December 7, 2017
On December 4, following an ongoing review by the Department of the Interior (DOI) of 27 national monuments that were created or expanded since 1996, President Donald Trump signed two proclamations reducing the Bears Ears National Monument and the Grand Staircase-Escalante National Monument in Utah by about 85 percent and 47 percent, respectively. Interior Secretary Ryan Zinke publicly released his final report to the President one day later, which recommended reductions to both Utah monuments as well as modifications to national monuments in Nevada, Oregon, and California.
The Bears Ears National Monument will now include two units, Indian Creek and Shash Jáa, while the Grand Staircase-Escalante National Monument will be separated into three units, known as Grand Staircase, Kaiparowits, and Escalante Canyons. According to a DOI press release, the new Bears Ears proclamation allows for increased public access and restores traditional use allowance for activities such as cattle grazing and motorized recreation. The Department also assures that the modified monument area at Grand Staircase-Escalante contains important features identified in the original designation, including those areas with the highest concentration of fossil resources.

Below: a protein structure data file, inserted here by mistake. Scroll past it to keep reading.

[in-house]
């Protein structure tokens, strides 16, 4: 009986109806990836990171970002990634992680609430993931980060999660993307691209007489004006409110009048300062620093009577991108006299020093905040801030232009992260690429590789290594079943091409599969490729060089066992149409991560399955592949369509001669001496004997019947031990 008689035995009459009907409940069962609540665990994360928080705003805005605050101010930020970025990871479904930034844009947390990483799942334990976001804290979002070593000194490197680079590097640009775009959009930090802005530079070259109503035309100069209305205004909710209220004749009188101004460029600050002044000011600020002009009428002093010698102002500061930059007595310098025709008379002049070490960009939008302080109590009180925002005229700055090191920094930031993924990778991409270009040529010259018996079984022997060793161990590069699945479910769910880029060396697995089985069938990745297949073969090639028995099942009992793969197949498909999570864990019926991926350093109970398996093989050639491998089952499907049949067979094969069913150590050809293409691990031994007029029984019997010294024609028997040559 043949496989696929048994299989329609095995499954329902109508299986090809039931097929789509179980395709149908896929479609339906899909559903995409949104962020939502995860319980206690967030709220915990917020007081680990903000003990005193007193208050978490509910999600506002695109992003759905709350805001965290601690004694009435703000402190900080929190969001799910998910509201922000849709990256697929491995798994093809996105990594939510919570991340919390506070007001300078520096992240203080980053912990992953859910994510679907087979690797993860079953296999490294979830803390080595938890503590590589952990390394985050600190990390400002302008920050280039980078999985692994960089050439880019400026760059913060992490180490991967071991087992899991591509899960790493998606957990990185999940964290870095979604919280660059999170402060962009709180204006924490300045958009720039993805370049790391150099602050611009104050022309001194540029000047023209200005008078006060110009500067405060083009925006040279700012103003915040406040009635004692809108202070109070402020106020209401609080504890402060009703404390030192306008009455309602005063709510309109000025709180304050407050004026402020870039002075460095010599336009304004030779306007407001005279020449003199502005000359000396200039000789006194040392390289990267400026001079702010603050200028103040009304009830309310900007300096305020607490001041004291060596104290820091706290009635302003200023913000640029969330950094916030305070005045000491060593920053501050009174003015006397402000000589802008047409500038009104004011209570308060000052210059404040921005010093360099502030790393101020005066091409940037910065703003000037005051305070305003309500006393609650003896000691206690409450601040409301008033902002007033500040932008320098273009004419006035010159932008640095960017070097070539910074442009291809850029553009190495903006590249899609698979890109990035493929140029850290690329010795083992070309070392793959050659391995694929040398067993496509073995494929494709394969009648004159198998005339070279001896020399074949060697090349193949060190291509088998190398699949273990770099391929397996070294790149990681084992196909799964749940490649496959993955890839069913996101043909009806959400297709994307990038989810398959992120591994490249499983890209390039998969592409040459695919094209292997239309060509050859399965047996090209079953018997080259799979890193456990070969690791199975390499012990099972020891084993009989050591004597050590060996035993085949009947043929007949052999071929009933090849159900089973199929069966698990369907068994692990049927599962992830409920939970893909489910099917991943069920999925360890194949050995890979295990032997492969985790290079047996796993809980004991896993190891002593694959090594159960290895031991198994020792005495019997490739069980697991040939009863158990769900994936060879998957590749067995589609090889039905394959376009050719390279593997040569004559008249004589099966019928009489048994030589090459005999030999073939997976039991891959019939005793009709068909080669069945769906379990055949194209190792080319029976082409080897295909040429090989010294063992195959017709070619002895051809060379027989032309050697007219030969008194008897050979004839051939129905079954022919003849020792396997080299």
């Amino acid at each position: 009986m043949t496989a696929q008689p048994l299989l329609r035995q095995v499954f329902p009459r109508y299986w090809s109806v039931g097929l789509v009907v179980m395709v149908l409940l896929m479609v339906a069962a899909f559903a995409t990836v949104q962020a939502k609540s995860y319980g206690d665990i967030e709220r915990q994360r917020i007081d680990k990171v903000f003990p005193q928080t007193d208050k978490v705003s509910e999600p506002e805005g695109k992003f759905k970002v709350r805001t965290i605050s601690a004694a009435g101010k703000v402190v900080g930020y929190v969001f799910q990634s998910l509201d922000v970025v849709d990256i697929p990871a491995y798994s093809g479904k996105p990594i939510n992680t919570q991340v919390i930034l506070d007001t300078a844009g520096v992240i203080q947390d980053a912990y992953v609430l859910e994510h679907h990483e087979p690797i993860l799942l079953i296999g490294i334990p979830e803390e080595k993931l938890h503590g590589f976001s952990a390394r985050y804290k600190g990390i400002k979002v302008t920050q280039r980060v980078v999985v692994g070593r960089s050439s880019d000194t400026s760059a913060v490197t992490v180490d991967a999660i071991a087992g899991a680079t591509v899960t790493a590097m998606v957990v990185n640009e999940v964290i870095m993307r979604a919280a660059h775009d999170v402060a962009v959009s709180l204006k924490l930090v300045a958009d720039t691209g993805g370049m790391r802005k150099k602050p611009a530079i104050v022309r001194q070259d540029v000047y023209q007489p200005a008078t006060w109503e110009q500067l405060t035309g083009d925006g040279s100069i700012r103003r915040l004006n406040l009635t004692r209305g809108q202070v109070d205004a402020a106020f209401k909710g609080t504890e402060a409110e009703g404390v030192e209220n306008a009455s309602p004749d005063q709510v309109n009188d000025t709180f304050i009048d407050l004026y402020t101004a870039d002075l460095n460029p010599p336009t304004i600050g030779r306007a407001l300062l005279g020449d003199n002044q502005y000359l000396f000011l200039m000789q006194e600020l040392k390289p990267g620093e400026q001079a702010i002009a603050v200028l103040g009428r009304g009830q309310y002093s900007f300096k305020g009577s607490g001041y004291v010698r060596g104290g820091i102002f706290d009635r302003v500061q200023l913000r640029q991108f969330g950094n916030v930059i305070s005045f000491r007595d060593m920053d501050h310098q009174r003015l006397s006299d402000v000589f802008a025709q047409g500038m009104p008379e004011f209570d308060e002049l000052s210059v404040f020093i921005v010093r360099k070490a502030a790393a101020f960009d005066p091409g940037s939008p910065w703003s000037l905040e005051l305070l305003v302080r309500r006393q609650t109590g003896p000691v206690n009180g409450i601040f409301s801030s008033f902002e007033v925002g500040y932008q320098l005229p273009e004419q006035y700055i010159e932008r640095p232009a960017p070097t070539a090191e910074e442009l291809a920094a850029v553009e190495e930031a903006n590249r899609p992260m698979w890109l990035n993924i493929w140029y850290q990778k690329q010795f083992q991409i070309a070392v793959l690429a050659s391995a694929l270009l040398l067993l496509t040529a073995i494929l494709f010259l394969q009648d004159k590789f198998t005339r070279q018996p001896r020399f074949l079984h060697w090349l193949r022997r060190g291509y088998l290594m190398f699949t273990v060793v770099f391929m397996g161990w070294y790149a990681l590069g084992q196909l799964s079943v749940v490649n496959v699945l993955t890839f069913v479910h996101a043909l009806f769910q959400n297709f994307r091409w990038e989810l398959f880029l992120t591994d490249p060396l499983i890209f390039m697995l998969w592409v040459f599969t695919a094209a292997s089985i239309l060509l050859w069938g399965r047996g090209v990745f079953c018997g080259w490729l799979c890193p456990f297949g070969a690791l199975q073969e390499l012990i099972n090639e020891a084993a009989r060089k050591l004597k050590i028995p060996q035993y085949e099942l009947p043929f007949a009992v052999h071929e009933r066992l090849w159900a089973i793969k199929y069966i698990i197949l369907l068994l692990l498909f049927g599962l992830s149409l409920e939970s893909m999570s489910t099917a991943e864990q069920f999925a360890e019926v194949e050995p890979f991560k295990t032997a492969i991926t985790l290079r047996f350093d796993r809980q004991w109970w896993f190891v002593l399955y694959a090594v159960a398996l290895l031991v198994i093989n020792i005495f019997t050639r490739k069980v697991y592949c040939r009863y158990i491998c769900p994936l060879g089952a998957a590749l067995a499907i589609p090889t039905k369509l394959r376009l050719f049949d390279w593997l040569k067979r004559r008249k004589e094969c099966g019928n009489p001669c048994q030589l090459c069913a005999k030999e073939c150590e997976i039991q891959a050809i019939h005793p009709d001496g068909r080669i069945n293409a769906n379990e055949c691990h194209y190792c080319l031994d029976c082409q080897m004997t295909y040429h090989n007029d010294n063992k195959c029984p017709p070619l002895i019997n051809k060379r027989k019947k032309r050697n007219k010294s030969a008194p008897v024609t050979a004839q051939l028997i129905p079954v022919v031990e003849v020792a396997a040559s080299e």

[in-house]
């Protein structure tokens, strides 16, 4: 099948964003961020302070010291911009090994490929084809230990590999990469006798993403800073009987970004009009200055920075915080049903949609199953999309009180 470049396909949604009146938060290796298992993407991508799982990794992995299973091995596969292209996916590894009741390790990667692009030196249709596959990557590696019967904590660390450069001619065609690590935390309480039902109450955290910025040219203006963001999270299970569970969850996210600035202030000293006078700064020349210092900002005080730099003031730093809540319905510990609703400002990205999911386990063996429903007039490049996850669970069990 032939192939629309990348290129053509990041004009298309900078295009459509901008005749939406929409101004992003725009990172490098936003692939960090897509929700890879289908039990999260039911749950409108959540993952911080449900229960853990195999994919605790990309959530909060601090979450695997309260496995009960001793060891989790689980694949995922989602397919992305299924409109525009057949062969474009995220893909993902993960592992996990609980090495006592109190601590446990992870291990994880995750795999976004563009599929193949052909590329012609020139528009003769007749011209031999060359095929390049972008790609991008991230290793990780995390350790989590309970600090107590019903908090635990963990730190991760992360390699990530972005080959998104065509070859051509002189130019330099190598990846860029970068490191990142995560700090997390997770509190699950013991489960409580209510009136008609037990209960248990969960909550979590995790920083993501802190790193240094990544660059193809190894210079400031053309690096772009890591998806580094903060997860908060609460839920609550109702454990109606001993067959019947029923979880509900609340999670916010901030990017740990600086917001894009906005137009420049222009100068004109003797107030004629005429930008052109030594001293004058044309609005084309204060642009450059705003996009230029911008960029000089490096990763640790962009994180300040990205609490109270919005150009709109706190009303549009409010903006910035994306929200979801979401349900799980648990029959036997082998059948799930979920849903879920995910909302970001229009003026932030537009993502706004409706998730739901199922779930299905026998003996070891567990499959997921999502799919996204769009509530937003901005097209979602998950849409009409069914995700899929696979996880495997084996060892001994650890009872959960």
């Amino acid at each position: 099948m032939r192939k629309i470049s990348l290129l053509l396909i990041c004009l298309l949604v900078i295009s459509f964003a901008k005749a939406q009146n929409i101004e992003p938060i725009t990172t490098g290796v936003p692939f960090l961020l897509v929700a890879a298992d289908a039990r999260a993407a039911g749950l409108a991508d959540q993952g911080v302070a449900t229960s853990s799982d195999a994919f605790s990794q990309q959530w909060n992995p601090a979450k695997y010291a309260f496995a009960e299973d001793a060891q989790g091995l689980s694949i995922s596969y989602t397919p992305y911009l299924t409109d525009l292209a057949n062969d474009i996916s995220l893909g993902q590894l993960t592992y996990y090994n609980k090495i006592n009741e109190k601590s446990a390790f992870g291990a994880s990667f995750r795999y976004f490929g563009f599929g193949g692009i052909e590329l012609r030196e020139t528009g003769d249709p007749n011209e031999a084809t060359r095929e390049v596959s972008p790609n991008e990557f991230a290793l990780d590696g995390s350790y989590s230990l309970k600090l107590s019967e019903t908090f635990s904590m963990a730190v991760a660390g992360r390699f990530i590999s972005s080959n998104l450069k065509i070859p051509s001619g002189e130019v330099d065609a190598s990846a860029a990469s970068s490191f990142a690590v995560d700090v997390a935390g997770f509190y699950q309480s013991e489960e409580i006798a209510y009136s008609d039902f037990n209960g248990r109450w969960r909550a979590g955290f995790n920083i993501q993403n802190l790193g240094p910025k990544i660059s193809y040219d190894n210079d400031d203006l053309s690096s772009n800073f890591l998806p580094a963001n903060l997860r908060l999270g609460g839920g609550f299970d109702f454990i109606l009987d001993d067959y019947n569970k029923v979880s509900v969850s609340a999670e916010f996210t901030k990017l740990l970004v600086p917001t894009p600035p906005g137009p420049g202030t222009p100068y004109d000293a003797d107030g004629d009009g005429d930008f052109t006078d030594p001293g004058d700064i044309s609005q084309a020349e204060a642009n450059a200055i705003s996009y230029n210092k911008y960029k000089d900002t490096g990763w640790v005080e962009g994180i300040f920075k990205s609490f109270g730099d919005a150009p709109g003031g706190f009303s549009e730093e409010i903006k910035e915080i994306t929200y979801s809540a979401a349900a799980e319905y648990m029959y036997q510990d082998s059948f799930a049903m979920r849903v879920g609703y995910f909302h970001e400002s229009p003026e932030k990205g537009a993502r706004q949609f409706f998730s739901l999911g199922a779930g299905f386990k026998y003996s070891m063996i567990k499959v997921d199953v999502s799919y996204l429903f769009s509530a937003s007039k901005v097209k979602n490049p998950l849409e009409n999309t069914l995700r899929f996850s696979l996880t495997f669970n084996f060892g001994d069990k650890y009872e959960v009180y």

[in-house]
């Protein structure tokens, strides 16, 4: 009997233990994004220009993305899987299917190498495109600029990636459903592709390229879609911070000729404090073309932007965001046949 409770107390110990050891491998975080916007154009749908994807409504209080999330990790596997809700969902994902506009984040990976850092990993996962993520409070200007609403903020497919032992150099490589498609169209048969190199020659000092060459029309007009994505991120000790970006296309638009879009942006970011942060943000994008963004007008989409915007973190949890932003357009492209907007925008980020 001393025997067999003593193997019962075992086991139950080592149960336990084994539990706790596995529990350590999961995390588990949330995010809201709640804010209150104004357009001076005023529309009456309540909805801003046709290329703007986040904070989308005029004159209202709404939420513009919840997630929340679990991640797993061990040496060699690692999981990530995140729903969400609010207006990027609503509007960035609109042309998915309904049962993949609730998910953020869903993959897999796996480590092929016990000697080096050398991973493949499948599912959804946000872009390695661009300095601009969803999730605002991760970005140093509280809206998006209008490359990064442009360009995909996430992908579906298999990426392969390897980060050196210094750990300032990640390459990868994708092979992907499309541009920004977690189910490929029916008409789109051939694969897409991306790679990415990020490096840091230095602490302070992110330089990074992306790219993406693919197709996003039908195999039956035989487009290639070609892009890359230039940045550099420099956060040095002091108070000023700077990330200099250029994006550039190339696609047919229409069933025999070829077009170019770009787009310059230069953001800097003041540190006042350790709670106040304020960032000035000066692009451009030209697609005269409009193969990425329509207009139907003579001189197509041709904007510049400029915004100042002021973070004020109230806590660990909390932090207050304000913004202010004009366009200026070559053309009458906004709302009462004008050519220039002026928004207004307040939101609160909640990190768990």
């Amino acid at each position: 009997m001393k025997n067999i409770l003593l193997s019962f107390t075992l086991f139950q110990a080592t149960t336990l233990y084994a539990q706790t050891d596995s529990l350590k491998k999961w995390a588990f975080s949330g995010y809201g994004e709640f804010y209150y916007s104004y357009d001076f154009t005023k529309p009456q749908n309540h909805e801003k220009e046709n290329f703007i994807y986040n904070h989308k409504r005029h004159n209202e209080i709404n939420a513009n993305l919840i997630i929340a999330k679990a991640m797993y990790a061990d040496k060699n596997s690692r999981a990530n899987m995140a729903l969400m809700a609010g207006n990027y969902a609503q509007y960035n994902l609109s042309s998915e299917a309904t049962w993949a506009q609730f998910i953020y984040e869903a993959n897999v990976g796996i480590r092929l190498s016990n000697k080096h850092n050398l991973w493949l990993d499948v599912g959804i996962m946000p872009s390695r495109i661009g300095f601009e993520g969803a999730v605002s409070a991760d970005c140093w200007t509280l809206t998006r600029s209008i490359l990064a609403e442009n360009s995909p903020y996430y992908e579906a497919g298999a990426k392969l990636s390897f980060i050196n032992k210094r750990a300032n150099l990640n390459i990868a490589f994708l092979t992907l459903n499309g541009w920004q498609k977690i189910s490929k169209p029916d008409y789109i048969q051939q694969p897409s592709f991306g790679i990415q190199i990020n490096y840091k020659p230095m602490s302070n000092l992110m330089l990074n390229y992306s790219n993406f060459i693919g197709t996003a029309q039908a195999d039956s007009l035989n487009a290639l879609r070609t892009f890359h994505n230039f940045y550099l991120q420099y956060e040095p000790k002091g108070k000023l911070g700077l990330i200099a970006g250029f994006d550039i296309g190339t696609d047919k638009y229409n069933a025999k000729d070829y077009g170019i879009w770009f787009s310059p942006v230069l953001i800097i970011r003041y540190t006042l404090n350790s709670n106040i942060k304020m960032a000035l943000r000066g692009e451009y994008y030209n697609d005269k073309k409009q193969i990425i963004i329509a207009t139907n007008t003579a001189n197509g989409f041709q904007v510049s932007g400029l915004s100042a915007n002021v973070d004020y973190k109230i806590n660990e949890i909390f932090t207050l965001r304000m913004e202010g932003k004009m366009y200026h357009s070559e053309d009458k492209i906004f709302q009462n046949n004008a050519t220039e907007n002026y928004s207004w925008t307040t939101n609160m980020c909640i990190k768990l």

While the current administration and some western lawmakers have pushed for reductions to the monuments claiming there had been insufficient consultation or warning prior to their initial designation, several non-governmental and tribal groups that support maintaining these monument boundaries have filed individual lawsuits arguing the recent executive actions are illegal under the Antiquities Act of 1906. On December 7, a broad coalition – Patagonia Works, Utah Diné Bikéyah, Friends of Cedar Mesa, Archaeology Southwest, Conservation Lands Foundation, Access Fund, the Society for Vertebrate Paleontology, and the National Trust for Historic Preservation – sued the Trump Administration over the reduction of Bears Ears National Monument. David Polly, President of the Society of Vertebrate Paleontology, explained the importance of protecting the landscape for scientific discoveries in a statement reacting to the President’s decision: “Some of the first vertebrates to walk on land have been found in the Valley of the Gods region, and packrat middens that reveal the climatic history of the west are scattered across the entire Monument.”
Sources: Department of the Interior, Society of Vertebrate Paleontology, The White House